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Evaluating rival forecasting models of the 2005 general election in Britain – An encompassing experiment

Whiteley, Paul (2008) 'Evaluating rival forecasting models of the 2005 general election in Britain – An encompassing experiment.' Electoral Studies, 27 (4). pp. 581-588. ISSN 0261-3794

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This paper examines two rival forecasting models of election outcomes for Britain. The first is a model based on a revised version of the 'cube rule' called the seats-votes model which is designed to predict the number of seats won by parties in the House of Commons. The second is based on the idea that incumbent parties are rewarded by the electorate for a good performance in government, particularly in relation to the economy, and punished by a poor performance. The seats-votes model appears to have an edge over its rival, when it comes to forecasting elections. However, tests show that neither model encompasses the other, so that both models can learn from each other when it comes to improving the accuracy of forecasts. Insights from a revised model which incorporates variables from both versions are then used to simulate the outcome of the next general election in Britain in 2009 or 2010. A wide range of possible outcomes suggested by these simulations produce a hung Parliament, where no party has an overall majority in the House of Commons. © 2008 Elsevier Ltd. All rights reserved.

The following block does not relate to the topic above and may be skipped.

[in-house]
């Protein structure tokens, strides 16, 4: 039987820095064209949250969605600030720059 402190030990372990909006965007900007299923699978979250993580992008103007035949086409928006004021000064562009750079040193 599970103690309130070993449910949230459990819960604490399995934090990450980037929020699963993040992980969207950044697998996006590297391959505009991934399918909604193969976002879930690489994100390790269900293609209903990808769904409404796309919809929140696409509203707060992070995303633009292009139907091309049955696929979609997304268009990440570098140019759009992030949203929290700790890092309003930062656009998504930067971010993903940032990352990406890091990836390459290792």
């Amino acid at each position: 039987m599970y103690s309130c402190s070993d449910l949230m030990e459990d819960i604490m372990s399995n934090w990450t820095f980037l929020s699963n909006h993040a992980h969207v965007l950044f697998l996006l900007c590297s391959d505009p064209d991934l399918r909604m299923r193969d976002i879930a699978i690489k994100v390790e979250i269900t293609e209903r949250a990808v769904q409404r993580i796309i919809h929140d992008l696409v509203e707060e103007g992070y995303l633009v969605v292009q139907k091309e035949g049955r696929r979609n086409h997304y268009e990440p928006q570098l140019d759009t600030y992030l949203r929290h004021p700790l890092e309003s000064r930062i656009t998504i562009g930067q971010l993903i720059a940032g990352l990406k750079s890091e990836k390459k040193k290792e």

Item Type: Article
Uncontrolled Keywords: Electoral forecasting; Rival models; Encompassing tests; Britain
Subjects: J Political Science > JA Political science (General)
J Political Science > JN Political institutions (Europe) > JN101 Great Britain
Divisions: Faculty of Social Sciences
Faculty of Social Sciences > Government, Department of
SWORD Depositor: Elements
Depositing User: Elements
Date Deposited: 11 Sep 2013 19:46
Last Modified: 15 Jan 2022 00:51

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